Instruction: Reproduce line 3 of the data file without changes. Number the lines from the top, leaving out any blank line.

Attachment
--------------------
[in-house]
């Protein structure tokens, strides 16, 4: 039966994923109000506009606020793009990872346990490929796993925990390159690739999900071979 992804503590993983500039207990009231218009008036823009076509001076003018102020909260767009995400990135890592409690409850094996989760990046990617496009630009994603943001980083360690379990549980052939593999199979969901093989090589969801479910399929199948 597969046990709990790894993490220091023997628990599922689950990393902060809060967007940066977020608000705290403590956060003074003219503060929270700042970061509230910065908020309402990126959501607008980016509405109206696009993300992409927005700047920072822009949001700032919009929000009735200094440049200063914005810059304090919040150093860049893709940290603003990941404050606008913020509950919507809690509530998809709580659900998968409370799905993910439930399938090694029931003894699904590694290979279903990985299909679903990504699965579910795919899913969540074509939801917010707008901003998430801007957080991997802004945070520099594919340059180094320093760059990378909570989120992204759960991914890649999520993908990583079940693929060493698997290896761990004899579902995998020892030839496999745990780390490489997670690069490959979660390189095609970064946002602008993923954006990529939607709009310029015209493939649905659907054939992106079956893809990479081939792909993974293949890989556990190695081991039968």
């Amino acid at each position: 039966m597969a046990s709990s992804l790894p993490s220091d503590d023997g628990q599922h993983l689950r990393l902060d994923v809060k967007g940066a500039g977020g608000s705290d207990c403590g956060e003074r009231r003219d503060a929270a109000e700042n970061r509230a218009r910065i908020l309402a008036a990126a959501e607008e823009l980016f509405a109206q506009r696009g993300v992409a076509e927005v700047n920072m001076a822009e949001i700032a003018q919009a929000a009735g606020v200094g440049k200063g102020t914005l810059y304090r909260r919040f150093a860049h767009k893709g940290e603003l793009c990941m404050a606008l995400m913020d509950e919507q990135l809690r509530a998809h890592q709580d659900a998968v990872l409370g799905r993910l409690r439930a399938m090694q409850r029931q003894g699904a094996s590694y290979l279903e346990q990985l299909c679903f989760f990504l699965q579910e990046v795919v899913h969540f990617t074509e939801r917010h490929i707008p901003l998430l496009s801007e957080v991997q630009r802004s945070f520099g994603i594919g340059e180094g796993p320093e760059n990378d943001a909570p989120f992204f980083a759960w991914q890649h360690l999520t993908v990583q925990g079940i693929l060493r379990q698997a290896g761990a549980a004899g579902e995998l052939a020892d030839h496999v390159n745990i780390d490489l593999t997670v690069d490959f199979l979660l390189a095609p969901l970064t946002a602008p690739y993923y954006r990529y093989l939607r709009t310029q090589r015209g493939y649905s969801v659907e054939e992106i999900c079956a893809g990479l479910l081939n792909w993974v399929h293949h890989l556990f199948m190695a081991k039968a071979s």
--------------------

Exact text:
């Amino acid at each position: 039966m597969a046990s709990s992804l790894p993490s220091d503590d023997g628990q599922h993983l689950r990393l902060d994923v809060k967007g940066a500039g977020g608000s705290d207990c403590g956060e003074r009231r003219d503060a929270a109000e700042n970061r509230a218009r910065i908020l309402a008036a990126a959501e607008e823009l980016f509405a109206q506009r696009g993300v992409a076509e927005v700047n920072m001076a822009e949001i700032a003018q919009a929000a009735g606020v200094g440049k200063g102020t914005l810059y304090r909260r919040f150093a860049h767009k893709g940290e603003l793009c990941m404050a606008l995400m913020d509950e919507q990135l809690r509530a998809h890592q709580d659900a998968v990872l409370g799905r993910l409690r439930a399938m090694q409850r029931q003894g699904a094996s590694y290979l279903e346990q990985l299909c679903f989760f990504l699965q579910e990046v795919v899913h969540f990617t074509e939801r917010h490929i707008p901003l998430l496009s801007e957080v991997q630009r802004s945070f520099g994603i594919g340059e180094g796993p320093e760059n990378d943001a909570p989120f992204f980083a759960w991914q890649h360690l999520t993908v990583q925990g079940i693929l060493r379990q698997a290896g761990a549980a004899g579902e995998l052939a020892d030839h496999v390159n745990i780390d490489l593999t997670v690069d490959f199979l979660l390189a095609p969901l970064t946002a602008p690739y993923y954006r990529y093989l939607r709009t310029q090589r015209g493939y649905s969801v659907e054939e992106i999900c079956a893809g990479l479910l081939n792909w993974v399929h293949h890989l556990f199948m190695a081991k039968a071979s």